• Many cats that carry the parasite do not even show symptoms. They will shed the virus in their feces for about 1-2 weeks, develop immunity and then never get it again.
  • Cats that are immunocompromised are more likely to become sick (show symptoms) with Toxoplasmosis.
  • A chicken has to eat a large amount of infected feces to become ill with the T. gondii parasite.

Cats are more likely to pass this disease to chickens vs. chickens passing it to cats through their poop. This is because felines are the only known host of this parasite. (The parasite can replicate only in felines.)

Cats are known to hunt and eat rats, mice and birds that may be infected with the parasite. Once a cat eats the infected meat, it will shed the parasite in its feces for up to 2 weeks.

SYMPTOMS OF
TOXOPLASMOSIS
IN CATS
SYMPTOMS OF
TOXOPLASMOSIS
IN CHICKENS
FEVERWHITE DIARRHEA
LOSS OF
APPETITE
WEIGHT LOSS
LETHARGYSHRUNKEN COMB
EYE PROBLEMSBLINDNESS
PNEUMONIA
(BREATHING
PROBLEMS)
DROP IN EGG
PRODUCTION
HEPATITUSTORTICOLIS
(TWISTED NECK)
SEIZURESTREMBLING
SWOLLEN LYMPH
NODES
INCOORDINATION
SIGNS AND SYMPTOMS OF TOXOPLASMOSIS IN CATS AND CHICKENS

Other Disease that Cats Can Get from Chicken Feces

  • E.coli
  • Campylobacter
  • Avian Influenza (bird flu)
  • Tapeworms
  • Histoplasmosis

4. Can a Cat Live in a Chicken Coop?

CAT AND CHICKENS

This may sound like a silly question, but the question, “Can a Cat Live in a Chicken Coop?” is asked often by owners of outdoor cats. Yes, it is ok to own a barn cat and allow it to live in the chicken coop with your adult chickens as long as you follow a few precautions:

Precautions for Barn Cats Being Raised With Chickens

  • Barn cats should be spayed or neutered.
  • Due to the possibility of spreading diseases to humans, barn cats need to remain outdoor cats.
  • Barn cats need to be up to date on all feline shots for outdoor cats.
  • Barn cats need to be fed daily.
  • Put away all cat food and water bowls at the end of each day.

5. Benefits of Owning Barn Cats

THERE ARE MANY BENEFITS TO OWNING A BARN CAT.
THERE ARE MANY BENEFITS TO OWNING A BARN CAT.

If you own a flock of chickens, ducks, geese or maybe some pigs, goats or other livestock, adding a barn cat to the mix can benefit you in many ways.

Save a Shelter Cat from Being Euthanized

There are many cats in shelters that are likely to be euthanized unless they find a good home. Contact your local animal shelter to find out more information on how you can adopt a “barn cat” or “garden cat.” They are usually not as expensive to adopt.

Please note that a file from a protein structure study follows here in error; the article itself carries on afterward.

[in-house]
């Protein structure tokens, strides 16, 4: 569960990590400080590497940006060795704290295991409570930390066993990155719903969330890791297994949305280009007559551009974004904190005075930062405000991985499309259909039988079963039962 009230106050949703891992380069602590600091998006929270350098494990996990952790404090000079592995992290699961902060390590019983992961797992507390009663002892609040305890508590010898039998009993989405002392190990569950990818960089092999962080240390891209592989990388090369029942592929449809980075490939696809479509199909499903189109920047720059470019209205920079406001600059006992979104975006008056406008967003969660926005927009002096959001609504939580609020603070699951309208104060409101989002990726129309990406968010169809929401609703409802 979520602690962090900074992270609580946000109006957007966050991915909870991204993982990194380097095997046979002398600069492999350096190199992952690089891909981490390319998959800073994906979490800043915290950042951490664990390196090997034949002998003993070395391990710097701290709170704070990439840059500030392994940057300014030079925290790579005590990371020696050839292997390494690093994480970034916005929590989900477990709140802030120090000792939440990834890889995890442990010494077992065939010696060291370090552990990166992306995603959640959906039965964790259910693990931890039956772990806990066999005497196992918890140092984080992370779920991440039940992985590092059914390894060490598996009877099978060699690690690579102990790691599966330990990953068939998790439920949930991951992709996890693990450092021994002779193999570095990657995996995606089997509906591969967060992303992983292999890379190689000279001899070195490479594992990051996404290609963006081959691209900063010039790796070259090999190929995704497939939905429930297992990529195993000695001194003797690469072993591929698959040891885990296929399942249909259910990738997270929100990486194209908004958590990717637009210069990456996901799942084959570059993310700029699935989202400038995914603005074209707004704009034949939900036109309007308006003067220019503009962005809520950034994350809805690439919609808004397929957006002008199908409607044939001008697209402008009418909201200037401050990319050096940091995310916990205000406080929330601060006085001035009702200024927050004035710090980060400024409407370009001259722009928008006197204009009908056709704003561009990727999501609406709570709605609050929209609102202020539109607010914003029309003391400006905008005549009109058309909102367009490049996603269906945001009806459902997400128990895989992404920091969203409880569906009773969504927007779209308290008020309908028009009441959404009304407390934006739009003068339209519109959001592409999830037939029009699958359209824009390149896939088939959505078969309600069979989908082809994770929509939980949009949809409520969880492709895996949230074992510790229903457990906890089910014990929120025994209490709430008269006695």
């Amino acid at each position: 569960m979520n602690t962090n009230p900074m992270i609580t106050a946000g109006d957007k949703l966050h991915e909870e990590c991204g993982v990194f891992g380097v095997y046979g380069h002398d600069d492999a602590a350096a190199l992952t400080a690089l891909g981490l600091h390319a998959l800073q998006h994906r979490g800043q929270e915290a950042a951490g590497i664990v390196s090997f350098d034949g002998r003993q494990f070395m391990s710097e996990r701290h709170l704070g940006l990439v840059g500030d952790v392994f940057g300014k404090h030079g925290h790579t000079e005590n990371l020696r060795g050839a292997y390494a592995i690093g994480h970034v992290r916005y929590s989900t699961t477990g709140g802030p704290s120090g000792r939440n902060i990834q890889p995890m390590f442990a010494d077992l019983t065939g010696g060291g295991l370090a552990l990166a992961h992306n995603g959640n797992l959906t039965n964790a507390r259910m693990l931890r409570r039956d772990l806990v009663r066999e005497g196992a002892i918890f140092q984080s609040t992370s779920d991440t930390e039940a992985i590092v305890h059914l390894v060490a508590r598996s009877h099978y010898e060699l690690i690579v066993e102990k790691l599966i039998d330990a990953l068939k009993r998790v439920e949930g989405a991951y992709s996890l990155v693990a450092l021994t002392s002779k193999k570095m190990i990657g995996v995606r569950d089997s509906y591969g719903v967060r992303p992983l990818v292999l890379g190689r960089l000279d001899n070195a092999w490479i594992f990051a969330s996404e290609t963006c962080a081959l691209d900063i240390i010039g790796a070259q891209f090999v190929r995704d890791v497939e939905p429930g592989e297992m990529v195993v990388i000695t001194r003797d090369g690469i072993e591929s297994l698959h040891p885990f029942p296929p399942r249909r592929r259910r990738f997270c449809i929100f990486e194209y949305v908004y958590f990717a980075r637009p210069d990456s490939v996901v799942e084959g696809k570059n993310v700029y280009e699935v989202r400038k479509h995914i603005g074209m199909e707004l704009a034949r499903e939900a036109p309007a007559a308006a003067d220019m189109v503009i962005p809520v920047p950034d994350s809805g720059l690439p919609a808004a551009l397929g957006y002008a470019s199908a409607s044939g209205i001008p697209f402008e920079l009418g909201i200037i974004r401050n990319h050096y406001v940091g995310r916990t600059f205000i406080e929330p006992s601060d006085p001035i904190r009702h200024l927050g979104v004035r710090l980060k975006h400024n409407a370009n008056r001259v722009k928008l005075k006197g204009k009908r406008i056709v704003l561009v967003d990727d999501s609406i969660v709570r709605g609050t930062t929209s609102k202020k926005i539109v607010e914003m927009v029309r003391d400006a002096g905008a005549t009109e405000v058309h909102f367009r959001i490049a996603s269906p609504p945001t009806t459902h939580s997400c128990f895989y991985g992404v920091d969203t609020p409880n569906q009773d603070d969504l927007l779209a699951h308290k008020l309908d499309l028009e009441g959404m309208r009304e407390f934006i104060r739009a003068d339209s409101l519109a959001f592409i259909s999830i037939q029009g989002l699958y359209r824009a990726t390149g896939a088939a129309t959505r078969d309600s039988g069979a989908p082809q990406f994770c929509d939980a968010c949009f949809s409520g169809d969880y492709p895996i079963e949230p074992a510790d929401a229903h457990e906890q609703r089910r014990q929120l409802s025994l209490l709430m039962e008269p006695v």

Barn Cats Make a Great Organic Pest and Rodent Control

Cats love bugs of all sorts and will help to keep your bugs around your yard under control. It is also natural for them to stalk and eat their prey, such as rats and mice.

Barn Cats Can Save You Money in the Long-run

CATS CAN HELP CONTROL RODENTS AROUND YOUR CHICKEN COOP. CAN I OWN A CAT AND CHICKENS?
CATS CAN HELP CONTROL RODENTS AROUND YOUR CHICKEN COOP.

With a barn cat around, it is surely to help keep your pest and rodent population down, saving you from having to hire an exterminator and using harsh chemicals.

One less mouse or rat around means one less rodent eating your flocks food. In the long-run, this can save you a lot of money!

Barn Cats Can Protect Your Flock

Having a cat around can help to keep other predators and pests at bay. They can chase away feral cats, squirrels, mice, rats and other birds of prey.

CONCLUSION: Can I Own a Cat and Chickens?

  1. Cats natural instinct is to hunt, pounce and kill its prey. This is why baby chicks should never be allowed to mingle with cats. Even if a cat decides to “play” with the chick, it can accidentally severely injure or kill a baby chick.
    • Let your cat smell the chicks scent through the hardware cloth of your brooder and let them be present when you are caring for your chicks.
  2. It is best to wait until your chickens are full grown to let them free range while your cat is out.
  3. Chicken poop may contain harmful bacteria and viruses that can be detrimental if passed on to your cat. Salmonella, E.coli and Toxoplasmosis are 3 common diseases that can be passed to a cat through chicken poop.
  4. Cats can live in a chicken coop with your chickens. It is important to follow safety precautions if you are going to do this and always keep your barn cat outdoors.
  5. There are many benefits to owning barn cats, the biggest being that they can help to keep your rodent and pest population down.

Backyard Chickens Mama - About Me - Get your chickens laying more eggs. Basket full of eggs with 3 hens.

About the Author

Jenny is a chicken enthusiast and has raised a variety of different breeds of chickens in her Northern California backyard for the past 23 years. She enjoys using incubators to incubate and hatch fertile chicken eggs so she can raise baby chicks from day 1. Some of her favorites include Crested Cream Legbars, Marans, Silkies, Orpingtons and Olive Eggers. These breeds make a beautiful basket of farm fresh eggs! Both she and her husband built their own chicken coop and she and her Dad built her current chick brooder. Jenny likes to share tips and tricks that she has learned over the years to make it easier for others to raise happy, healthy and productive chickens. Just last year, Jenny released a Special 9 Herb Chicken Nesting Box Blend that helps to increase hen egg production as well as keep chickens happy and healthy.